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Mr. Chope: To ask the Chancellor of the Exchequer what assessment he has made of the impact on the future for Equitable Life Assurance of the society compromise due to be voted on; and if he will make a statement. 
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Mr. Andrew Smith: My right hon. Friend the Secretary of State for Education and Skills announced on 4 October that she is leading a review of student funding. This will examine the appropriate balance between the contribution made by students, their families and the state to support our ambitions to widen access and participation in higher education.
I refer the hon. Member to the replies given by right hon. Friend the Secretary of State to my hon. Friend the Member for Preston (Mr. Hendrick) on 23 October 2001, Official Report, columns 19597W, and to the right hon. Member for Wokingham (Mr. Redwood) on 31 October 2001, Official Report, column 671W.
Mr. Bercow: To ask the Chancellor of the Exchequer if he will make a statement on the effect of the draft protocol to the 2000 convention on mutual assistance in criminal matters between the member states of the European Union (10076/01; Council) and UK banks; and for what reason Article 50 of the Schengen Convention is repealed thereby. 
This draft Protocol builds on the European Union (EU) Mutual Legal Assistance Convention 2000. It imposes obligations on member states to respond to requests from other member states for information on bank accounts in the context of criminal investigations. There is a further obligation to establish the ability to monitor transactions within a specified account or accounts. Consideration is taking place as to the practical implications of this draft instrument for the banks and others.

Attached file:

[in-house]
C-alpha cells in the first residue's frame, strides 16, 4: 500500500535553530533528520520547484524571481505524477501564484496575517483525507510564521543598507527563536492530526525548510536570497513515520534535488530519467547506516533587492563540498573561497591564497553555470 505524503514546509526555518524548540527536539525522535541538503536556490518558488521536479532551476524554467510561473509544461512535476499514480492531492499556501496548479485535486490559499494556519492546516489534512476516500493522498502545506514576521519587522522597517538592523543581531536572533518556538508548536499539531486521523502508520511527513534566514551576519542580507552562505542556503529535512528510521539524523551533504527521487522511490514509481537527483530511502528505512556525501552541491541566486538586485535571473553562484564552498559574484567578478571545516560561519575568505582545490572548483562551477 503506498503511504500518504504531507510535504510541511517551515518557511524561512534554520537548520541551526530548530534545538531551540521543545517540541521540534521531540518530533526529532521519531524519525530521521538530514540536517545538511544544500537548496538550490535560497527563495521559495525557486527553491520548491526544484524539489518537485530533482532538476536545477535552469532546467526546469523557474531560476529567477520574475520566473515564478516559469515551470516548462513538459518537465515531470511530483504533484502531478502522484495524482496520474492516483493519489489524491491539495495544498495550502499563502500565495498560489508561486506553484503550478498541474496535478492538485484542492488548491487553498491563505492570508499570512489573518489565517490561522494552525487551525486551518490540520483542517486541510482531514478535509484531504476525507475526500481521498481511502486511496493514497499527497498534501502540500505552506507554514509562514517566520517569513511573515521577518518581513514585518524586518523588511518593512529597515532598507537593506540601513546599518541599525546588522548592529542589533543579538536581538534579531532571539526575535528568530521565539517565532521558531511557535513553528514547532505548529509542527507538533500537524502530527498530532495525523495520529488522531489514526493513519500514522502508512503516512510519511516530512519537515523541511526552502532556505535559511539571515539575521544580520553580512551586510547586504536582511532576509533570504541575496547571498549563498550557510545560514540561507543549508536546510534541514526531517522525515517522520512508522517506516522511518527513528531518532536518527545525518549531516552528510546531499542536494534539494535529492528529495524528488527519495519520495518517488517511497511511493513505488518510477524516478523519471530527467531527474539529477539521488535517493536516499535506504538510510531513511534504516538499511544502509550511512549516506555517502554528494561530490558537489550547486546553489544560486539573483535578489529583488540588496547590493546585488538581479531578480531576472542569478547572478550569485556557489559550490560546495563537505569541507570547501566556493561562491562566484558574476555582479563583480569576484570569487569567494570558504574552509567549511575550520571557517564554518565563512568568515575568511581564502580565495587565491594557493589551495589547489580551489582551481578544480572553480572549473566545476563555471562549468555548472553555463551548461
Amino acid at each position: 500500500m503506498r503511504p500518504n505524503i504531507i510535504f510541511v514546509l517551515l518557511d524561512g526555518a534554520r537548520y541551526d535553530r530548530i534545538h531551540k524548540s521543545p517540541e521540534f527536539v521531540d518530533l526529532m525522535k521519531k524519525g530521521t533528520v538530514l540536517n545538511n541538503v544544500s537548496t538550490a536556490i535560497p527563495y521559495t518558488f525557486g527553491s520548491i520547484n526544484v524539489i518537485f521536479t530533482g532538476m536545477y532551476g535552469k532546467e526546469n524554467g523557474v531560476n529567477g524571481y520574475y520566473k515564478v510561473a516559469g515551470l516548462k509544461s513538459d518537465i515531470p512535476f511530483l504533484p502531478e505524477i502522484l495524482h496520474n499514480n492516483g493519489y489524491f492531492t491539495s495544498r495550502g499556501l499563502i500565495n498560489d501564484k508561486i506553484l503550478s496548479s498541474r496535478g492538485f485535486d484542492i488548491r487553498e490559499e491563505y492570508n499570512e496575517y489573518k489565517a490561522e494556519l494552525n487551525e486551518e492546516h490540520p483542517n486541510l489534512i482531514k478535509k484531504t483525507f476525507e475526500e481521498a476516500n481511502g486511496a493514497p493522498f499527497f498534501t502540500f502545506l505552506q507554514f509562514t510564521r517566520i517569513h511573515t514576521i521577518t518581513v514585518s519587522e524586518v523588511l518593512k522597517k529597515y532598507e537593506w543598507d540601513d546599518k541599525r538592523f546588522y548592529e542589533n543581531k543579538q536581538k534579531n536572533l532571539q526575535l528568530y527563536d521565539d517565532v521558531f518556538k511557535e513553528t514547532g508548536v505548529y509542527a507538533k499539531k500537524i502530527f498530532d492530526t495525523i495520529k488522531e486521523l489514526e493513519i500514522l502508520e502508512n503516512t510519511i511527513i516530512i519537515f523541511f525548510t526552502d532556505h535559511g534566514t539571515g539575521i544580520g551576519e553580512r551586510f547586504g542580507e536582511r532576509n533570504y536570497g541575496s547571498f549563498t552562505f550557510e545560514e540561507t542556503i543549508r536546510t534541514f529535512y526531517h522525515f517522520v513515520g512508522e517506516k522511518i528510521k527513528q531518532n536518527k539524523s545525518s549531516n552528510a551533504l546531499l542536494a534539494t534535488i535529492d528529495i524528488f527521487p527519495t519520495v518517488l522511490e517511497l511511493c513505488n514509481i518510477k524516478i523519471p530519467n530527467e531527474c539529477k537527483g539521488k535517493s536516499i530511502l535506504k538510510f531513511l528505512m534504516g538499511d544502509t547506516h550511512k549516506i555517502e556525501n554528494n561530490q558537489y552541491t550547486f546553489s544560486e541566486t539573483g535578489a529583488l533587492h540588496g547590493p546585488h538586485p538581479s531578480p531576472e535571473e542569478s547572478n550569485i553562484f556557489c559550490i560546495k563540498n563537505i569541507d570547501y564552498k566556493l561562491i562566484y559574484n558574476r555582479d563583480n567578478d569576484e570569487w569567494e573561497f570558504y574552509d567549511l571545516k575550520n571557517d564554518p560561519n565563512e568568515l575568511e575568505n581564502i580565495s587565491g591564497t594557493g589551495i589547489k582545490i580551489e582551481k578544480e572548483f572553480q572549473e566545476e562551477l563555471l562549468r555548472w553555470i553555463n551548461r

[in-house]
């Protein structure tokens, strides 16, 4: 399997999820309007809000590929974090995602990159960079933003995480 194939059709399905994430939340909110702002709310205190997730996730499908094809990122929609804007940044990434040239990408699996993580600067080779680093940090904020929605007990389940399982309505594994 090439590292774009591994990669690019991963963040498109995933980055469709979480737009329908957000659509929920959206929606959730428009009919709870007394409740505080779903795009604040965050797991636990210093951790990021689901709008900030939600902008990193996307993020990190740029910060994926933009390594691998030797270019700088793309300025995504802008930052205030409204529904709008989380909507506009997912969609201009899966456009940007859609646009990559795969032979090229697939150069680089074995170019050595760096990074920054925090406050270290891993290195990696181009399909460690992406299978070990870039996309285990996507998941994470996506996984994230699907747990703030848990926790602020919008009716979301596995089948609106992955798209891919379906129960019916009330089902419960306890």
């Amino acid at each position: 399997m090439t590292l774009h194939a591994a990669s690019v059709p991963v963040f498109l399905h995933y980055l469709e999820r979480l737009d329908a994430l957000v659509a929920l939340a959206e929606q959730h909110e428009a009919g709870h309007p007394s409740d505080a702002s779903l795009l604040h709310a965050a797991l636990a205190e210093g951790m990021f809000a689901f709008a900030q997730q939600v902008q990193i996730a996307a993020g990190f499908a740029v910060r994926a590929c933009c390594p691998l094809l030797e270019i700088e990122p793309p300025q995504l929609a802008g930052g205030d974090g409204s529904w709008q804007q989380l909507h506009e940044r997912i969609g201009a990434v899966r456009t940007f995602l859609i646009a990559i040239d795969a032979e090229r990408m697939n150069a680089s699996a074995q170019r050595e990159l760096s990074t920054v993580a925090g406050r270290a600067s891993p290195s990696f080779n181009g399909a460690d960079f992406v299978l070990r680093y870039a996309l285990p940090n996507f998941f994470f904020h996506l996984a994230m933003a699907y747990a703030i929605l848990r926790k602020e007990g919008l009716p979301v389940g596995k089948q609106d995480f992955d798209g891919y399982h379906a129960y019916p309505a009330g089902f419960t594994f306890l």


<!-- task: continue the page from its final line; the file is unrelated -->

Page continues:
Article 50 of the convention implementing the Schengen Agreement of 14 June 1985 relates only to assistance in the investigation of fiscal and excise offences. It is therefore of narrower scope, and will be superseded by this instrument when it comes into force.
Mr. Webb: To ask the Secretary of State for Culture, Media and Sport what sources of funding are available to enable young people with special educational needs to participate in international sporting events. 
Mr. Caborn [holding answer 26 October 2001]: At present, the main source of funding to athletes with a disability is provided by UK Sport through its World Class Performance Programme (WCPP) for elite athletes. Young people with special educational needs may be eligible for world class funding, provided they are named members of a national governing body's world class performance plan.
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Funding is available within each sport's WCPP award for athletes to compete in a programme of international sporting events. These events usually include World Championships, European Championships and any other international events considered to be an important competitive opportunity for the athlete.
The athletes nominated on the WCPP receive individual support through their athlete personal awards. There are learning disability athletes included in two world class performance programmesswimming and athletics. At present there are five athletes in athletics and six in swimming with learning disabilities. These athletes receive APAs and have access to funding to cover the costs of attending major international competitions, agreed with the performance and technical directors of the sports, within an agreed programme of events for the individuals and the squad.
As part of the world class funding initiatives, Sport England provides the world class start and potential programmes. These are designed to identify and nurture young athletes so they can receive the best possible training and services to enable them to achieve future success. The programmes aim to assist athletes with genuine hopes of success in the future.
Both UK Sport and Sport England have prioritised paralympic competitors for world class funding. Therefore, funds for non-paralympic sports are limited and rely on the network of volunteers and charitable organisations that exist throughout the country.
The Sports Aid Foundation gives awards of £500 to individual athletes nominated by national disability sports organisations who are of international standard although not included on the world class performance programme. The award is intended for domestic training costs but may be used for international travel events if applicable.